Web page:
Homosexuality in Nineteenth-Century England: A Sourcebook compiled by Rictor Norton

Indecent Bathing, 1890

Painting of boys bathing

NOTE: In the late Victorian period there was an increasing desire to regulate public bathing, prompted mainly by a prudishness about the indecency of the long-standing practice of men and boys bathing naked together, especially in view of ladies. The newspapers took a mildly amused attitude in their publication of many Letters to the Editor expressing moral outrage. "No one objects to bathing itself, but the presence on the banks at all hours of the day of a crowd of lads and youths who are absolutely unclothed, and who seem to like disporting themselves on the banks quite as much as in the water, is decidedly objectionable, and tends to make many ladies give the riverside a wide berth."

25 May 1890

INDECENT BATHING IN THE THAMES. – Two young men, named James Mason and Henry Mallins, were brought before the Lord Mayor, charged with indecently exposing themselves by bathing in the Thames. Police-constable Soper deposed about noon on Friday he observed the two defendants bathing in the river, close to Southwark Bridge. They went in and out of the water several times, exposing themselves in a very indecent manner to females upon the bridges and passengers upon the steamboats. Neither of them had bathing drawers on. Defendants now expressed their regret, and said they did not think they were doing any harm. The Lord Mayor said it was not a proper place for persons to bathe; but he discharged the defendants, warning them to be careful in the future. (Reynolds's Newspaper)

7 June 1890

SIR, – Some months ago you printed a letter on this subject, in which suggestions were made that, in the interests of the poorer classes, and especially of the young, who use the pond, better provision for bathing should be made. Nothing has been done. The edges of the shallow end, where boys enter, are lined with black mud, and weeds grow so thick as to be a source of positive danger. No shelter, or screen sufficient for the purposes, keeps the bathers on the banks out of view of those who happen to be walking in the neighbourhood; and to those who are familiar with the scene it is a mystery how our Vestry can allow such a scandal to exist without making a strong protest to the Parks Committee of the London County Council. As regards little boys nothing need be said; but it is difficult to gauge the moral fibre of full-grown men who expose themselves before respectable women and young children, when, for a shilling or eighteenpence, a decent bathing costume can be bought.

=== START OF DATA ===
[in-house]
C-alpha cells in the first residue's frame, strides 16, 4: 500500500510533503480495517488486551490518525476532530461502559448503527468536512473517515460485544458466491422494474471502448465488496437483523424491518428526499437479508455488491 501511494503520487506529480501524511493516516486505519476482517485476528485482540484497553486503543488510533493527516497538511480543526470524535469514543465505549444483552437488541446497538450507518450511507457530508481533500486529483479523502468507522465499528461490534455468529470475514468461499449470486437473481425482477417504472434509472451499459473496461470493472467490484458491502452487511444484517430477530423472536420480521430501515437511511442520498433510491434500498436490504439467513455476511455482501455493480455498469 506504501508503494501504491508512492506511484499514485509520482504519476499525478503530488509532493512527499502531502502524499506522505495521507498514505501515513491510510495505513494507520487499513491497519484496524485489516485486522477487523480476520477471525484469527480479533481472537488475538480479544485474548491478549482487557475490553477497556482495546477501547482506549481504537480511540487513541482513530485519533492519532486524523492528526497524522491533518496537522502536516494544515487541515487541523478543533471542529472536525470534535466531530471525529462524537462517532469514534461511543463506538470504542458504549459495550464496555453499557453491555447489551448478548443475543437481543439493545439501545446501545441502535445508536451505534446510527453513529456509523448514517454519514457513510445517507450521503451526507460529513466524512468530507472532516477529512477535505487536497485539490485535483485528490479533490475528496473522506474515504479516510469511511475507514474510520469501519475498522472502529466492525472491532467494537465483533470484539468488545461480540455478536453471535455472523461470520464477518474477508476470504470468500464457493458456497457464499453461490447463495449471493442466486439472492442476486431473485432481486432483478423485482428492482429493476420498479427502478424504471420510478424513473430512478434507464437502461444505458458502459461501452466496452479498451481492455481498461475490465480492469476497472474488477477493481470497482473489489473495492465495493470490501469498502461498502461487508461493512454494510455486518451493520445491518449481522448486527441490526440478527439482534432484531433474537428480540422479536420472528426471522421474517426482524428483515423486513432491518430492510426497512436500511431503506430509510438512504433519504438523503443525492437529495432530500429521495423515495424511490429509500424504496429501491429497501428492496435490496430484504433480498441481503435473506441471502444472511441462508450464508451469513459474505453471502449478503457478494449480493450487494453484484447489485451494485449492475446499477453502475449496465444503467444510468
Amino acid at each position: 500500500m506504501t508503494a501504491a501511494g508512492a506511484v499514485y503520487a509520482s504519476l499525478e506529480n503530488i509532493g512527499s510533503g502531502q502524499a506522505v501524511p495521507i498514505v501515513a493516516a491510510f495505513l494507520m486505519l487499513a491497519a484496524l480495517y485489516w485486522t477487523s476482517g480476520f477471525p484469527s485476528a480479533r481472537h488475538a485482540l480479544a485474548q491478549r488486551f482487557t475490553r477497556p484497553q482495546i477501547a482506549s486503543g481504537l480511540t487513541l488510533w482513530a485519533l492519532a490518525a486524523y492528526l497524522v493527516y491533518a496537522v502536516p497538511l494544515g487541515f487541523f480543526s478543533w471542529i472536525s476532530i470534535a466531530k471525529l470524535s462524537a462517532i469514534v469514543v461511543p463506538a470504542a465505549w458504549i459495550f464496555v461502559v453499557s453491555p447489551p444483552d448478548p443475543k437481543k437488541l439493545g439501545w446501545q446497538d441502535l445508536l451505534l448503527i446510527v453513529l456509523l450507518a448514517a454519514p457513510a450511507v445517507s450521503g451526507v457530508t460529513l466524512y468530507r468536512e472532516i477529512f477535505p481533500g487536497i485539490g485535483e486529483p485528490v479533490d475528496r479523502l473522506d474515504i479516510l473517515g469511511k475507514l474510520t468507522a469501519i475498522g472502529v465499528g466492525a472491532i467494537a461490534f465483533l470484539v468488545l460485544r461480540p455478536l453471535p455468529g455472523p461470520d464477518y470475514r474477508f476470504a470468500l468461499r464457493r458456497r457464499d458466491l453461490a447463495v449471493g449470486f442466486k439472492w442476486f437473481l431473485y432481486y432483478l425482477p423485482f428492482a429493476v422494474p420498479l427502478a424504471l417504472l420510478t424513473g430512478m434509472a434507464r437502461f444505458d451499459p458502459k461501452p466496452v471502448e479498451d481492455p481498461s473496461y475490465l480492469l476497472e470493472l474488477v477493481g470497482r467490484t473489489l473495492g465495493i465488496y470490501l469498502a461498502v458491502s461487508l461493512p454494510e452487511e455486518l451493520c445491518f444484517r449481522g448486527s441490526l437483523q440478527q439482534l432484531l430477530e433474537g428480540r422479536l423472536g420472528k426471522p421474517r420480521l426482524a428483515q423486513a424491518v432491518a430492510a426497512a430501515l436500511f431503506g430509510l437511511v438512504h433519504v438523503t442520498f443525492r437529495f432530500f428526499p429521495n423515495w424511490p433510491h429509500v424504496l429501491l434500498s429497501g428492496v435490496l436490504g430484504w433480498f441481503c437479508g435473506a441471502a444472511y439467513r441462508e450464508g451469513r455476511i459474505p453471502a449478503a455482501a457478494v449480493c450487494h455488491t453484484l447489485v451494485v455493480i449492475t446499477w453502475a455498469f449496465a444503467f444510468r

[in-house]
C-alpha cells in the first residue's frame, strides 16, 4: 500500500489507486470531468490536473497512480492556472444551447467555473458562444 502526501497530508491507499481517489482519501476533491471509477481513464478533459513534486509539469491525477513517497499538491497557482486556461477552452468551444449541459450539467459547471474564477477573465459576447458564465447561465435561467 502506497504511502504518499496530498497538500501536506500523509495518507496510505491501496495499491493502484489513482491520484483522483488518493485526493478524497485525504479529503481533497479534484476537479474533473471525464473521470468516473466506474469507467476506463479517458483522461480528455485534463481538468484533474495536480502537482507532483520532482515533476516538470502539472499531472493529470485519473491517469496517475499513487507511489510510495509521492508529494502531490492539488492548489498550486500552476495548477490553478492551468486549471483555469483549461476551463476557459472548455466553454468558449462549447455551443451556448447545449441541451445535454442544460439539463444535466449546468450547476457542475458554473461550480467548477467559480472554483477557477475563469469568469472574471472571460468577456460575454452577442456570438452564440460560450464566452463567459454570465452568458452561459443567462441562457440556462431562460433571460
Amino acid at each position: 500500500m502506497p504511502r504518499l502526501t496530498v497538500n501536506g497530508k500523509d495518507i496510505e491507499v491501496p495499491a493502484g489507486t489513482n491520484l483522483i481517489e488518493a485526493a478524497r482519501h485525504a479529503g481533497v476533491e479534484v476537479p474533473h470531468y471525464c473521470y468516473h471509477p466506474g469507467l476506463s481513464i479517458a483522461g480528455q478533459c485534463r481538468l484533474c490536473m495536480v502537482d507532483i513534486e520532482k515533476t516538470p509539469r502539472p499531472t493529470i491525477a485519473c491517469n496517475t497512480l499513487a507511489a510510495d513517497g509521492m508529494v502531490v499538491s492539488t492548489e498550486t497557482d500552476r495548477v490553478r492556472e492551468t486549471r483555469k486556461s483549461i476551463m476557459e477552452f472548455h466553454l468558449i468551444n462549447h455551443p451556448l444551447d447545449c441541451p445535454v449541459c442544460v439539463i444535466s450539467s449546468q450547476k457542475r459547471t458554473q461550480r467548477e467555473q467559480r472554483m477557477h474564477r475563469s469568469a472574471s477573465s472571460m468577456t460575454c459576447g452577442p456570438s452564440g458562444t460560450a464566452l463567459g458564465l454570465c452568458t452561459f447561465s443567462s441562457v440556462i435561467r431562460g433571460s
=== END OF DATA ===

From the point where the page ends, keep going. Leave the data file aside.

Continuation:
Surely those who use the pond and those who use the Heath for recreation are entitled to call upon the London County Council to take this matter up, and to so arrange that bathing can be carried on with comfort to bathers and without annoyance to others.
          – Yours, &c. PRO BONO PUBLICO. (Hampstead & Highgate Express)

14 June 1890

SIR. – I quite agree with the writer of the letter signed Pro Bono Publico respecting bathing in the Hampstead-heath Bathing Pond, and think with him that it is high time something was done to mitigate to some extent the scandal that at present exists. I can hardly believe there is a place in England where bathing is carried on in such a public manner as it is here, and I trust that our representatives on the London County Council will bring the subject before that body, so as, if possible to induce it to improve the present state of affairs, which is a blot upon Hampstead. Now that the new road is finished which passes close to the bathers, large number of people on summer evenings, of both sexes, are constantly passing. Surely screens could be erected and other regulations issued, so as to render the bathing less objectionable than it is at present. – Yours, &c., Denning-road, June 11th. JAMES ROGERS. (Hampstead & Highgate Express)

20 June 1890

EXTRAORDINARY CONDUCT. – What can only be described a gross indecency has, a correspondent writes, been occuring at Sidmouth during the past few days. It has been whispered about that a married couple on a visit to the town have been in the habit of bathing under the West Cliffs, a part frequented by male bathers, both undressing on the shingle and going into the water without any clothing whatever. That such was the fact was proved on Sunday morning. During the hours of Divine service a score of boys and young men were bathing under the cliffs, and within a stone's throw the couple in qustion were seen to undress and walk into the water, neither wearing anything in the shape of a bathing-dress. Two tradesmen of the town, who were passing at the time, thinking that all the bathers in the water were males, were astonished by discovering that one was a female, and that her clothes were lying upon the shingle. The occurrence is being freely talked of in Sidmouth with many expressions of indignation. (Bridport News)

28 June 1890